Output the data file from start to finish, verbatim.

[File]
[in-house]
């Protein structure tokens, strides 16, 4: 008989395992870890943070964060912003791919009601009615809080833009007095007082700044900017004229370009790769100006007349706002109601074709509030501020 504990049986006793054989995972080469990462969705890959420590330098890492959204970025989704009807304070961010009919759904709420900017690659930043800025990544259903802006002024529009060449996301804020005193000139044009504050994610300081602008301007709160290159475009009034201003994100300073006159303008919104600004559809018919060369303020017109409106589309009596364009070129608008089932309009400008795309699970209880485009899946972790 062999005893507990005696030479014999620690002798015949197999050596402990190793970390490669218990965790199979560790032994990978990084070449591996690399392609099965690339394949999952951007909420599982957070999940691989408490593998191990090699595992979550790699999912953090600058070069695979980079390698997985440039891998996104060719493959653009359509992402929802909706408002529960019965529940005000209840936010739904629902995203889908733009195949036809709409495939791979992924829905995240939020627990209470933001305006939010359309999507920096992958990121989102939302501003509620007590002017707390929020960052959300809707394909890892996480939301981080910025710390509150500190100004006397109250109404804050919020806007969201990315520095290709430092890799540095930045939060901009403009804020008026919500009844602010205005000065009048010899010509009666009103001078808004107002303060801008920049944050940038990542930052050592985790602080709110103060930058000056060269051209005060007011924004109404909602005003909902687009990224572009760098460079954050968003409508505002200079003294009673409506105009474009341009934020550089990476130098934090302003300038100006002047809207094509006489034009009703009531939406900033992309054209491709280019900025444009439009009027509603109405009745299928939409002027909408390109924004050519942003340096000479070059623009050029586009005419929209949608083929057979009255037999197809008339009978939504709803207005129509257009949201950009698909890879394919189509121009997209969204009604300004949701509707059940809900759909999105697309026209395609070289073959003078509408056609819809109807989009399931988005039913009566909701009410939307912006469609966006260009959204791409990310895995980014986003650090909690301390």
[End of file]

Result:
[in-house]
């Protein structure tokens, strides 16, 4: 008989395992870890943070964060912003791919009601009615809080833009007095007082700044900017004229370009790769100006007349706002109601074709509030501020 504990049986006793054989995972080469990462969705890959420590330098890492959204970025989704009807304070961010009919759904709420900017690659930043800025990544259903802006002024529009060449996301804020005193000139044009504050994610300081602008301007709160290159475009009034201003994100300073006159303008919104600004559809018919060369303020017109409106589309009596364009070129608008089932309009400008795309699970209880485009899946972790 062999005893507990005696030479014999620690002798015949197999050596402990190793970390490669218990965790199979560790032994990978990084070449591996690399392609099965690339394949999952951007909420599982957070999940691989408490593998191990090699595992979550790699999912953090600058070069695979980079390698997985440039891998996104060719493959653009359509992402929802909706408002529960019965529940005000209840936010739904629902995203889908733009195949036809709409495939791979992924829905995240939020627990209470933001305006939010359309999507920096992958990121989102939302501003509620007590002017707390929020960052959300809707394909890892996480939301981080910025710390509150500190100004006397109250109404804050919020806007969201990315520095290709430092890799540095930045939060901009403009804020008026919500009844602010205005000065009048010899010509009666009103001078808004107002303060801008920049944050940038990542930052050592985790602080709110103060930058000056060269051209005060007011924004109404909602005003909902687009990224572009760098460079954050968003409508505002200079003294009673409506105009474009341009934020550089990476130098934090302003300038100006002047809207094509006489034009009703009531939406900033992309054209491709280019900025444009439009009027509603109405009745299928939409002027909408390109924004050519942003340096000479070059623009050029586009005419929209949608083929057979009255037999197809008339009978939504709803207005129509257009949201950009698909890879394919189509121009997209969204009604300004949701509707059940809900759909999105697309026209395609070289073959003078509408056609819809109807989009399931988005039913009566909701009410939307912006469609966006260009959204791409990310895995980014986003650090909690301390």